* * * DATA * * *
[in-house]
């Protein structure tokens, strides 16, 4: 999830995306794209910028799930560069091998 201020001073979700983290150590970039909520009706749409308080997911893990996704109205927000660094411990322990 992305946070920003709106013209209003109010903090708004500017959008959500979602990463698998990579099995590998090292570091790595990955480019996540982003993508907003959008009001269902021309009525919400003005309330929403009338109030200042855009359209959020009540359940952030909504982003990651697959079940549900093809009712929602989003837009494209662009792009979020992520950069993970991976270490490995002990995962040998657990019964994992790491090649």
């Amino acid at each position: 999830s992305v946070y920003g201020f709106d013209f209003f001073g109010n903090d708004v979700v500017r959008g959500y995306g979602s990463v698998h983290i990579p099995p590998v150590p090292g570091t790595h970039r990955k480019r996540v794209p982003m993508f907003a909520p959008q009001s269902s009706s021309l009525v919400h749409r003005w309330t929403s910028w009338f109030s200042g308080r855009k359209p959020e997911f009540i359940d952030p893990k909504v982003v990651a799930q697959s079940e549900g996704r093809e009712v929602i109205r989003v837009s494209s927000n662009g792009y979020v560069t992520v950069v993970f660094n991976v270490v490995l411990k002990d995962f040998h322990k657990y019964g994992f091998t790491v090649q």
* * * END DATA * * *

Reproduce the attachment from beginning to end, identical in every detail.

[in-house]
């Protein structure tokens, strides 16, 4: 999830995306794209910028799930560069091998 201020001073979700983290150590970039909520009706749409308080997911893990996704109205927000660094411990322990 992305946070920003709106013209209003109010903090708004500017959008959500979602990463698998990579099995590998090292570091790595990955480019996540982003993508907003959008009001269902021309009525919400003005309330929403009338109030200042855009359209959020009540359940952030909504982003990651697959079940549900093809009712929602989003837009494209662009792009979020992520950069993970991976270490490995002990995962040998657990019964994992790491090649």
């Amino acid at each position: 999830s992305v946070y920003g201020f709106d013209f209003f001073g109010n903090d708004v979700v500017r959008g959500y995306g979602s990463v698998h983290i990579p099995p590998v150590p090292g570091t790595h970039r990955k480019r996540v794209p982003m993508f907003a909520p959008q009001s269902s009706s021309l009525v919400h749409r003005w309330t929403s910028w009338f109030s200042g308080r855009k359209p959020e997911f009540i359940d952030p893990k909504v982003v990651a799930q697959s079940e549900g996704r093809e009712v929602i109205r989003v837009s494209s927000n662009g792009y979020v560069t992520v950069v993970f660094n991976v270490v490995l411990k002990d995962f040998h322990k657990y019964g994992f091998t790491v090649q």